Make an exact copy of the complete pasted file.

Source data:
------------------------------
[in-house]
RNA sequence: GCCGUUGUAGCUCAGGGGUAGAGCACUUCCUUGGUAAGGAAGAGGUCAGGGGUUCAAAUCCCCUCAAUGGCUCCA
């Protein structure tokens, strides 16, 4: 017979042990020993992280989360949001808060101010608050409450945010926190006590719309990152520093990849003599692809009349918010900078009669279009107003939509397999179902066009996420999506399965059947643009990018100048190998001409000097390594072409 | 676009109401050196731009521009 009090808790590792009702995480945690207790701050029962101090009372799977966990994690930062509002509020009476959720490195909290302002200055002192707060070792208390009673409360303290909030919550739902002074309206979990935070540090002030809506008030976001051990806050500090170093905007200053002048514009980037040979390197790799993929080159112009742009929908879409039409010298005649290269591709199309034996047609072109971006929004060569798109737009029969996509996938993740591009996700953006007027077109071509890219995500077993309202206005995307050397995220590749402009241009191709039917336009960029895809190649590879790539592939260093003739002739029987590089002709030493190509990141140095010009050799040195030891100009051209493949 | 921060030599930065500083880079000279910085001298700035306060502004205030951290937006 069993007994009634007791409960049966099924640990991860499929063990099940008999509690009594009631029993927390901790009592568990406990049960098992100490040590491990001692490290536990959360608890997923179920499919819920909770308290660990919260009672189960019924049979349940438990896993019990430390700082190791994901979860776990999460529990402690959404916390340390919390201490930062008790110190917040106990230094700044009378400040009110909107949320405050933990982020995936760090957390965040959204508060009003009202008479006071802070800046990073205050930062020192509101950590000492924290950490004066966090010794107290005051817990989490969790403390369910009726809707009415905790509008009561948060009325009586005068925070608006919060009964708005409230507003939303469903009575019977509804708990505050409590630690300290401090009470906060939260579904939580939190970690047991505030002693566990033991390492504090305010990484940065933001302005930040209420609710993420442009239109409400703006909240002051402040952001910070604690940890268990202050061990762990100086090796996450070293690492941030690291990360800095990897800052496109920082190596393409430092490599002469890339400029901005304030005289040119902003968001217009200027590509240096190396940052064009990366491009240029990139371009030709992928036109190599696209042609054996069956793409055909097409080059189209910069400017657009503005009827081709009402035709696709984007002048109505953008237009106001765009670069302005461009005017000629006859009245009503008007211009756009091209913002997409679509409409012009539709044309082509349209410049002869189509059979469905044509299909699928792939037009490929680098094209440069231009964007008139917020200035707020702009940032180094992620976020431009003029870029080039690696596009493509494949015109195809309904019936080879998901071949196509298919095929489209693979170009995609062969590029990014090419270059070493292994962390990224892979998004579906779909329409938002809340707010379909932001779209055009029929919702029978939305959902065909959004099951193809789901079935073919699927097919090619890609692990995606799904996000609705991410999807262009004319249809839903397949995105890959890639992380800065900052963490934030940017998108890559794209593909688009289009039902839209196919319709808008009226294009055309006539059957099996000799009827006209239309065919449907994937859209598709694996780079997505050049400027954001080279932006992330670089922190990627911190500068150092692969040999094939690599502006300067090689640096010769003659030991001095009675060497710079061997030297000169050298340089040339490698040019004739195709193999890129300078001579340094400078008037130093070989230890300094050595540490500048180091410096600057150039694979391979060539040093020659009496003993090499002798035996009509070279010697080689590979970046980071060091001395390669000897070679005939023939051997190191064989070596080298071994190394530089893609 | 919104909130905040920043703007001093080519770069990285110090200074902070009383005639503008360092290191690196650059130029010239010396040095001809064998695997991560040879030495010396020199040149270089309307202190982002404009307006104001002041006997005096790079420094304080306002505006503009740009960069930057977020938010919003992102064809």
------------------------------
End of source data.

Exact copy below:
[in-house]
RNA sequence: GCCGUUGUAGCUCAGGGGUAGAGCACUUCCUUGGUAAGGAAGAGGUCAGGGGUUCAAAUCCCCUCAAUGGCUCCA
């Protein structure tokens, strides 16, 4: 017979042990020993992280989360949001808060101010608050409450945010926190006590719309990152520093990849003599692809009349918010900078009669279009107003939509397999179902066009996420999506399965059947643009990018100048190998001409000097390594072409 | 676009109401050196731009521009 009090808790590792009702995480945690207790701050029962101090009372799977966990994690930062509002509020009476959720490195909290302002200055002192707060070792208390009673409360303290909030919550739902002074309206979990935070540090002030809506008030976001051990806050500090170093905007200053002048514009980037040979390197790799993929080159112009742009929908879409039409010298005649290269591709199309034996047609072109971006929004060569798109737009029969996509996938993740591009996700953006007027077109071509890219995500077993309202206005995307050397995220590749402009241009191709039917336009960029895809190649590879790539592939260093003739002739029987590089002709030493190509990141140095010009050799040195030891100009051209493949 | 921060030599930065500083880079000279910085001298700035306060502004205030951290937006 069993007994009634007791409960049966099924640990991860499929063990099940008999509690009594009631029993927390901790009592568990406990049960098992100490040590491990001692490290536990959360608890997923179920499919819920909770308290660990919260009672189960019924049979349940438990896993019990430390700082190791994901979860776990999460529990402690959404916390340390919390201490930062008790110190917040106990230094700044009378400040009110909107949320405050933990982020995936760090957390965040959204508060009003009202008479006071802070800046990073205050930062020192509101950590000492924290950490004066966090010794107290005051817990989490969790403390369910009726809707009415905790509008009561948060009325009586005068925070608006919060009964708005409230507003939303469903009575019977509804708990505050409590630690300290401090009470906060939260579904939580939190970690047991505030002693566990033991390492504090305010990484940065933001302005930040209420609710993420442009239109409400703006909240002051402040952001910070604690940890268990202050061990762990100086090796996450070293690492941030690291990360800095990897800052496109920082190596393409430092490599002469890339400029901005304030005289040119902003968001217009200027590509240096190396940052064009990366491009240029990139371009030709992928036109190599696209042609054996069956793409055909097409080059189209910069400017657009503005009827081709009402035709696709984007002048109505953008237009106001765009670069302005461009005017000629006859009245009503008007211009756009091209913002997409679509409409012009539709044309082509349209410049002869189509059979469905044509299909699928792939037009490929680098094209440069231009964007008139917020200035707020702009940032180094992620976020431009003029870029080039690696596009493509494949015109195809309904019936080879998901071949196509298919095929489209693979170009995609062969590029990014090419270059070493292994962390990224892979998004579906779909329409938002809340707010379909932001779209055009029929919702029978939305959902065909959004099951193809789901079935073919699927097919090619890609692990995606799904996000609705991410999807262009004319249809839903397949995105890959890639992380800065900052963490934030940017998108890559794209593909688009289009039902839209196919319709808008009226294009055309006539059957099996000799009827006209239309065919449907994937859209598709694996780079997505050049400027954001080279932006992330670089922190990627911190500068150092692969040999094939690599502006300067090689640096010769003659030991001095009675060497710079061997030297000169050298340089040339490698040019004739195709193999890129300078001579340094400078008037130093070989230890300094050595540490500048180091410096600057150039694979391979060539040093020659009496003993090499002798035996009509070279010697080689590979970046980071060091001395390669000897070679005939023939051997190191064989070596080298071994190394530089893609 | 919104909130905040920043703007001093080519770069990285110090200074902070009383005639503008360092290191690196650059130029010239010396040095001809064998695997991560040879030495010396020199040149270089309307202190982002404009307006104001002041006997005096790079420094304080306002505006503009740009960069930057977020938010919003992102064809």